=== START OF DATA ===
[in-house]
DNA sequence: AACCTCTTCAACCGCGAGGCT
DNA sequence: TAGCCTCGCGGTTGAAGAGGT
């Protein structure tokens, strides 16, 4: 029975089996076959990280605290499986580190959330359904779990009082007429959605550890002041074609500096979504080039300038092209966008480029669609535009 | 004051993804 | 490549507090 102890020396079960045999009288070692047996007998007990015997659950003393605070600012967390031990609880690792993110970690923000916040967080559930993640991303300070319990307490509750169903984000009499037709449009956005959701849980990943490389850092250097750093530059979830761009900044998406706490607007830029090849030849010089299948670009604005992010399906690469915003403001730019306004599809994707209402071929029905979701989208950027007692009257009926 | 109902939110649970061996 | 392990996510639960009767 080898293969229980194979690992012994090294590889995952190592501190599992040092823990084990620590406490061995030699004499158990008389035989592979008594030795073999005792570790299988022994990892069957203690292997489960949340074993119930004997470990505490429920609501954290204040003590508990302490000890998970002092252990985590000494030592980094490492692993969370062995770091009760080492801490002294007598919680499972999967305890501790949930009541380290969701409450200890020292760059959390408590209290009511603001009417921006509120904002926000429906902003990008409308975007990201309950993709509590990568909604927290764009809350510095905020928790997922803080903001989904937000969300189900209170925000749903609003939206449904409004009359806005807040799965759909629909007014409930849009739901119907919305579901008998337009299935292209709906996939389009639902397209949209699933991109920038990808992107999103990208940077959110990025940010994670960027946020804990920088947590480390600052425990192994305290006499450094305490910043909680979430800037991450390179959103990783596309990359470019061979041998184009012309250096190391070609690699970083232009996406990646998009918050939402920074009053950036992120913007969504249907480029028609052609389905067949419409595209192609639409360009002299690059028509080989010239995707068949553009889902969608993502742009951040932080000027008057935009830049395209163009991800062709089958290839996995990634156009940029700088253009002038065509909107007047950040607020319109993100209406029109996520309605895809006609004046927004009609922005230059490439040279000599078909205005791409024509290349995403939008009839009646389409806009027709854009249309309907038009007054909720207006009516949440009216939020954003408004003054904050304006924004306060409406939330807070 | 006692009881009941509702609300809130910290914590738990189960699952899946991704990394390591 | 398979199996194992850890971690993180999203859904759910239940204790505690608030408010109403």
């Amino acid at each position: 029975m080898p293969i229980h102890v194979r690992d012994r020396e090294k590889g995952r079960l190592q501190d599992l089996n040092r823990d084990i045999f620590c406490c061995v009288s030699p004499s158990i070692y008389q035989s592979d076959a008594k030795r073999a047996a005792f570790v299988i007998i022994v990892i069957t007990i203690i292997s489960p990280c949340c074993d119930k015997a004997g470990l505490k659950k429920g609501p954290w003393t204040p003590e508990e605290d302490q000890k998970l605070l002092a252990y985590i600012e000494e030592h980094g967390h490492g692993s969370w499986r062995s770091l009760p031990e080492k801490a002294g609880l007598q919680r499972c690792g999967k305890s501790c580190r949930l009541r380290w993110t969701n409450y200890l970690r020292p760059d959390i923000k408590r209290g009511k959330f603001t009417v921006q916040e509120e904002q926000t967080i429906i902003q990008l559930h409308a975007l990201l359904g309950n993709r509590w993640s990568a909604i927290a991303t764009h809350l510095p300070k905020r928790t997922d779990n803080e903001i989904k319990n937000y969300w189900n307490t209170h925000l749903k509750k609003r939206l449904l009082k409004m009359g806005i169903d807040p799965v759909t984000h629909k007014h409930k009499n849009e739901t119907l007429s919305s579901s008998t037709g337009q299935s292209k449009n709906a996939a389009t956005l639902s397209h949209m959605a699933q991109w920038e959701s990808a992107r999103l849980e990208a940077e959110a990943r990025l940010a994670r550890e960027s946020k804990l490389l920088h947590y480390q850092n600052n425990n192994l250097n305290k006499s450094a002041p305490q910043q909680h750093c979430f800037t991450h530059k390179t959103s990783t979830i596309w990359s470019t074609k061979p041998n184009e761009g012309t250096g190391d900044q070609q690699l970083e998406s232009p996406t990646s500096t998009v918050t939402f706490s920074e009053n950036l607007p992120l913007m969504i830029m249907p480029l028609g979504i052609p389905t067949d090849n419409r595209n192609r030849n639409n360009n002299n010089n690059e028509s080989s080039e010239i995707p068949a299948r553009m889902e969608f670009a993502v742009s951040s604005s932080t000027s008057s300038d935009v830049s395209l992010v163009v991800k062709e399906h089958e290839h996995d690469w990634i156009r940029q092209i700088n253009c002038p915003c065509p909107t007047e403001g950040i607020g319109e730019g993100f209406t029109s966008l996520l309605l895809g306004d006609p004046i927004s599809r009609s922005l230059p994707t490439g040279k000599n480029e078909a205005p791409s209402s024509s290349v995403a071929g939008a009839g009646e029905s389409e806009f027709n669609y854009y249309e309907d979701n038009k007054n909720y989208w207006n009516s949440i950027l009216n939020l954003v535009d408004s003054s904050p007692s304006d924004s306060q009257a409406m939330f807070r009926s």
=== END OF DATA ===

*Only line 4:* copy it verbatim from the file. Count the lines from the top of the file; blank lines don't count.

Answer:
């Protein structure tokens, strides 16, 4: 029975089996076959990280605290499986580190959330359904779990009082007429959605550890002041074609500096979504080039300038092209966008480029669609535009 | 004051993804 | 490549507090 102890020396079960045999009288070692047996007998007990015997659950003393605070600012967390031990609880690792993110970690923000916040967080559930993640991303300070319990307490509750169903984000009499037709449009956005959701849980990943490389850092250097750093530059979830761009900044998406706490607007830029090849030849010089299948670009604005992010399906690469915003403001730019306004599809994707209402071929029905979701989208950027007692009257009926 | 109902939110649970061996 | 392990996510639960009767 080898293969229980194979690992012994090294590889995952190592501190599992040092823990084990620590406490061995030699004499158990008389035989592979008594030795073999005792570790299988022994990892069957203690292997489960949340074993119930004997470990505490429920609501954290204040003590508990302490000890998970002092252990985590000494030592980094490492692993969370062995770091009760080492801490002294007598919680499972999967305890501790949930009541380290969701409450200890020292760059959390408590209290009511603001009417921006509120904002926000429906902003990008409308975007990201309950993709509590990568909604927290764009809350510095905020928790997922803080903001989904937000969300189900209170925000749903609003939206449904409004009359806005807040799965759909629909007014409930849009739901119907919305579901008998337009299935292209709906996939389009639902397209949209699933991109920038990808992107999103990208940077959110990025940010994670960027946020804990920088947590480390600052425990192994305290006499450094305490910043909680979430800037991450390179959103990783596309990359470019061979041998184009012309250096190391070609690699970083232009996406990646998009918050939402920074009053950036992120913007969504249907480029028609052609389905067949419409595209192609639409360009002299690059028509080989010239995707068949553009889902969608993502742009951040932080000027008057935009830049395209163009991800062709089958290839996995990634156009940029700088253009002038065509909107007047950040607020319109993100209406029109996520309605895809006609004046927004009609922005230059490439040279000599078909205005791409024509290349995403939008009839009646389409806009027709854009249309309907038009007054909720207006009516949440009216939020954003408004003054904050304006924004306060409406939330807070 | 006692009881009941509702609300809130910290914590738990189960699952899946991704990394390591 | 398979199996194992850890971690993180999203859904759910239940204790505690608030408010109403």